Security Sector Reform: Vital for Peace and Development

Signing of agreements as part of a judicial reform process in the Republic of Georgia. Copyright: Michael WiederholdThere has been a growing rec­og­ni­tion in the inter­na­tio­nal commu­nity in recent years that secu­rity sec­tor reform (SSR) is a key pre­requi­site for peace, respect for and pro­tec­tion of human rights, and sus­tainable de­velop­ment. The aim is to en­force the state's mono­poly of force and bring about demo­cratic control of the secu­rity sector.

Supporting security sector reform in developing and transition countries is not only a task for international foreign and security policy; it is also a field of action for development policy. The aim of this support is to integrate the entire spectrum of security needs in the interests of "human security". In fragile states in particular, human security is under threat in many different ways: in most cases, the state's institutions are no longer capable of protecting the population from violence, and the delivery of basic social and economic services is also no longer guaranteed. The aim is therefore to transform the state's entire security system in a process which involves all stakeholders, and gear the system more strongly towards democratic norms.

International support

The United Nations and NATO have made support for such reforms an established part of their security strategies. The Development Assistance Committee (DAC) of the Organisation for Economic Cooperation and Development (OECD) has declared security sector reforms a central task of development cooperation.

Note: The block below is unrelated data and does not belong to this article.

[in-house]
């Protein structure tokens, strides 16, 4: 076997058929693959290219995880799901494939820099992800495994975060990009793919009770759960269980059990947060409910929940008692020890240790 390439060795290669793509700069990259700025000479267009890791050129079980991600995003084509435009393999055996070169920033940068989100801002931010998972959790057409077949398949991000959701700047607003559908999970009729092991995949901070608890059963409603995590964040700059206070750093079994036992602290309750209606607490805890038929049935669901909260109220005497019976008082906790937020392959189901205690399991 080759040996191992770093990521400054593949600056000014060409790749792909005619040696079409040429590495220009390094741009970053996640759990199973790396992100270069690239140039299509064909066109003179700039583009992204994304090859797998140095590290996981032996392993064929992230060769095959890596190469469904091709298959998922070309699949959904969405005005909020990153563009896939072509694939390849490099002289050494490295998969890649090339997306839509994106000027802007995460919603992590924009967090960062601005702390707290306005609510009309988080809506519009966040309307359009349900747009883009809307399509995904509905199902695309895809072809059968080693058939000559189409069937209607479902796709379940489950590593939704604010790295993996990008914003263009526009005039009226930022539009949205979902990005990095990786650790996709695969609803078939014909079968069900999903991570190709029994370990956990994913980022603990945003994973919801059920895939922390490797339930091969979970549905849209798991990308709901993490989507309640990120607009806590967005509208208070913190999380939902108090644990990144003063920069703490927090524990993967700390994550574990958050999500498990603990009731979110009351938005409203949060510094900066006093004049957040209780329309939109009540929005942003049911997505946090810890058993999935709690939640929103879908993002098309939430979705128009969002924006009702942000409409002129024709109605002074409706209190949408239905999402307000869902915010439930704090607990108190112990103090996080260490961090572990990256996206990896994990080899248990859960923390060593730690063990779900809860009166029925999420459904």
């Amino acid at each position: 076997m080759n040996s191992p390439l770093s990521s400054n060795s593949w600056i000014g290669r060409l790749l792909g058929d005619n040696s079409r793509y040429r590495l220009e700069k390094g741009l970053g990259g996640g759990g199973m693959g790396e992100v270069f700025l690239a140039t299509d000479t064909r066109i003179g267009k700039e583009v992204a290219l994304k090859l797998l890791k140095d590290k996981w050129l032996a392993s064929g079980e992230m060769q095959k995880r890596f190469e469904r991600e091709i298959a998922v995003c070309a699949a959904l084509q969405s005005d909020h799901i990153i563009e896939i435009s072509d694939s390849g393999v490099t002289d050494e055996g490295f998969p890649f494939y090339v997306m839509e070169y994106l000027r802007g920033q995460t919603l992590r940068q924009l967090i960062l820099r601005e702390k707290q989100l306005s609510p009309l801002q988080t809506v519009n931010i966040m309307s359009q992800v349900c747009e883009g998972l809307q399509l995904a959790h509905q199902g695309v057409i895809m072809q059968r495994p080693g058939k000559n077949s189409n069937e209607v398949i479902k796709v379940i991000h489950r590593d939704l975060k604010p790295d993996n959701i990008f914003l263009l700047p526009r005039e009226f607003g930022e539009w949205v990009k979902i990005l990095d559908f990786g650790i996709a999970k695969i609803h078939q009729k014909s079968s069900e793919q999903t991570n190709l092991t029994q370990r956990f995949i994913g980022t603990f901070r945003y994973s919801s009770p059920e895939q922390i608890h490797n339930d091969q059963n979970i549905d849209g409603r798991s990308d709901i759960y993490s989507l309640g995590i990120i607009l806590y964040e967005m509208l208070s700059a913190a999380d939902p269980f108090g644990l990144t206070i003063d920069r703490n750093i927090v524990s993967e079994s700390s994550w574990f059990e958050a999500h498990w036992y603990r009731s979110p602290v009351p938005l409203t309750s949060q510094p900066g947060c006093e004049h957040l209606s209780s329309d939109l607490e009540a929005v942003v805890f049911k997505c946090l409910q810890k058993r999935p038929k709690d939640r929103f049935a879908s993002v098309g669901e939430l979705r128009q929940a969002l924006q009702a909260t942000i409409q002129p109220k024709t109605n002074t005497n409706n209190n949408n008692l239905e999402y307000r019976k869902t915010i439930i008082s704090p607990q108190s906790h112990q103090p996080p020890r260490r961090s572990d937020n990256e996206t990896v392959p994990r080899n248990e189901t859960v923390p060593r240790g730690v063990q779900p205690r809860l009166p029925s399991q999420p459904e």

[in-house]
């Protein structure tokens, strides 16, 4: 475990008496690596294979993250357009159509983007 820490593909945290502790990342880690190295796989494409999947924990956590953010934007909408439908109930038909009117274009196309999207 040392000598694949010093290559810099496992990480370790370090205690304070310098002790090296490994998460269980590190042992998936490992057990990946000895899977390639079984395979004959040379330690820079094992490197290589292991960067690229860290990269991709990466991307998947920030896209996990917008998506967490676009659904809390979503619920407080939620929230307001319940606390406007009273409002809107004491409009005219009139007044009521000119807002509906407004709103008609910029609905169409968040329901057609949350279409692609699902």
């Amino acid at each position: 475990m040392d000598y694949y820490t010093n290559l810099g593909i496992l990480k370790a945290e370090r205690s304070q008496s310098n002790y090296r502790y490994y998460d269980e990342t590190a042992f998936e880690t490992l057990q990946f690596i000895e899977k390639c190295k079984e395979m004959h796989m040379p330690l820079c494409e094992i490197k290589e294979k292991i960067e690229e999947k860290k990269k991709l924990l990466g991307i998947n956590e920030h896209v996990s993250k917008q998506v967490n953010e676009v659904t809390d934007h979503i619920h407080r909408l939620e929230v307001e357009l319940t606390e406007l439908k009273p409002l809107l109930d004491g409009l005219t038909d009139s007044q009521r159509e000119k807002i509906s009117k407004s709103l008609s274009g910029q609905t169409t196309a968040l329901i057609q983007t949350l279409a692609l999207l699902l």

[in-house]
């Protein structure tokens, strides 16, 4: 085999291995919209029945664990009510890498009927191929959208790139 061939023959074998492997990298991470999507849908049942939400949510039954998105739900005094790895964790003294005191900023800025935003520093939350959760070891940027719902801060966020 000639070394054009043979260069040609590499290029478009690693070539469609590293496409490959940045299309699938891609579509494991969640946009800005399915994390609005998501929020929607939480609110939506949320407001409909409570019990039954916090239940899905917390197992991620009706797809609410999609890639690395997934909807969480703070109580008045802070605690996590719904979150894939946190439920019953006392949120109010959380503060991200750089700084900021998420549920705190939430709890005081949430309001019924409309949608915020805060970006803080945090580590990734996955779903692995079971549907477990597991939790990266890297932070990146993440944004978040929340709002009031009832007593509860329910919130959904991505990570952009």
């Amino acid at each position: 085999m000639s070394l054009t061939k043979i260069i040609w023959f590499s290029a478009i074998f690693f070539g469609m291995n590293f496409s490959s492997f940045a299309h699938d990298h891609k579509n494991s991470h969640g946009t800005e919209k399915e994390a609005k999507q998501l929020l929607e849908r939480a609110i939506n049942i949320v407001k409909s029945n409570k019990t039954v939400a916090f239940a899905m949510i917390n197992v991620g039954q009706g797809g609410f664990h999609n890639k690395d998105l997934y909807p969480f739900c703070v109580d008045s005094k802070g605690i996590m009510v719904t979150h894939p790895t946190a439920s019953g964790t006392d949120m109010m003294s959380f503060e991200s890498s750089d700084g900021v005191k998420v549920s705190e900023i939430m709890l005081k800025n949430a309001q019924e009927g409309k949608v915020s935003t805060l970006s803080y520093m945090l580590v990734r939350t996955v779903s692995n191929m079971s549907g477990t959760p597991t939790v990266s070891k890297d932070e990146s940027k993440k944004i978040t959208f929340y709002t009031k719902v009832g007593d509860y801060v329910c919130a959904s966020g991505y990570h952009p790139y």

The European Union, too, has developed concepts for a coordinated, sustainable and effective European approach to reforming the security sector.

With its Action Plan "Civilian Crisis Prevention, Conflict Resolution and Post-Conflict Peace-Building", the German government is making its contribution to the implementation of the European Security Strategy. This Strategy explicitly recognises security sector reform as an important step towards democracy and the rule of law, and pledges support for reform efforts in partner countries.

An Interministerial Framework Strategy to Support Reform of the Security Sector in Developing and Transition Countries has also been drawn up. Its purpose is to improve the effectiveness and coordination of activities relating to the security sector.

All these activities are closely coordinated between the BMZ, the Federal Foreign Office, and the Federal Ministries of Defence, the Interior and Justice. The German contributions are also dovetailed with measures being undertaken by the European partners and the international community.

German development cooperation in action

Examples of the BMZ’s involvement in the field of SSR are:

  • support for governments in the development of security strategies

  • provision of advice on constitutional reforms

  • advising on the development of a justice system in line with the rule of law

  • preparation of training and professional development strategies for the police

  • development of training and professional development strategies for the integration of ex-combatants into the workforce

  • supporting the reintegration of child soldiers

BMZ glossary

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